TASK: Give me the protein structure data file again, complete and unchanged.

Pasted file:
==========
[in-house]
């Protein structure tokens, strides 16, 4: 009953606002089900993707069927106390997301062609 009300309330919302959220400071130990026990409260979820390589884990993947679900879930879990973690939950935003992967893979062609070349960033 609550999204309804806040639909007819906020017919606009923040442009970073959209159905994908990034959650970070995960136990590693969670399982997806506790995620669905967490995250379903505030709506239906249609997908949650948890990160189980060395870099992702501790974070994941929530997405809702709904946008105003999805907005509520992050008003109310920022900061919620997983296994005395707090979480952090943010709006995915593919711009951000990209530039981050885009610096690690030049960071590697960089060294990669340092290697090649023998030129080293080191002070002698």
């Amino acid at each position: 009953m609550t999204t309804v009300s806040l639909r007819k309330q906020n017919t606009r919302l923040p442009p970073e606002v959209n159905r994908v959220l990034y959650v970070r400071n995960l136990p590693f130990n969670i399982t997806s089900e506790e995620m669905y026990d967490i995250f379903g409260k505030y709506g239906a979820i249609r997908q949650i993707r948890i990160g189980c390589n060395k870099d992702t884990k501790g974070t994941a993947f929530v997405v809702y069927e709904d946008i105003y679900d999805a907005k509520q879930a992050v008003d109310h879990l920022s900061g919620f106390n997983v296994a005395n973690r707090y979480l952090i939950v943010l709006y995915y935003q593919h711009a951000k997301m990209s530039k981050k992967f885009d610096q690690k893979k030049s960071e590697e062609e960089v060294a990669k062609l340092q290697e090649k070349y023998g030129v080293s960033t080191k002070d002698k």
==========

[in-house]
């Protein structure tokens, strides 16, 4: 009953606002089900993707069927106390997301062609 009300309330919302959220400071130990026990409260979820390589884990993947679900879930879990973690939950935003992967893979062609070349960033 609550999204309804806040639909007819906020017919606009923040442009970073959209159905994908990034959650970070995960136990590693969670399982997806506790995620669905967490995250379903505030709506239906249609997908949650948890990160189980060395870099992702501790974070994941929530997405809702709904946008105003999805907005509520992050008003109310920022900061919620997983296994005395707090979480952090943010709006995915593919711009951000990209530039981050885009610096690690030049960071590697960089060294990669340092290697090649023998030129080293080191002070002698």
């Amino acid at each position: 009953m609550t999204t309804v009300s806040l639909r007819k309330q906020n017919t606009r919302l923040p442009p970073e606002v959209n159905r994908v959220l990034y959650v970070r400071n995960l136990p590693f130990n969670i399982t997806s089900e506790e995620m669905y026990d967490i995250f379903g409260k505030y709506g239906a979820i249609r997908q949650i993707r948890i990160g189980c390589n060395k870099d992702t884990k501790g974070t994941a993947f929530v997405v809702y069927e709904d946008i105003y679900d999805a907005k509520q879930a992050v008003d109310h879990l920022s900061g919620f106390n997983v296994a005395n973690r707090y979480l952090i939950v943010l709006y995915y935003q593919h711009a951000k997301m990209s530039k981050k992967f885009d610096q690690k893979k030049s960071e590697e062609e960089v060294a990669k062609l340092q290697e090649k070349y023998g030129v080293s960033t080191k002070d002698k």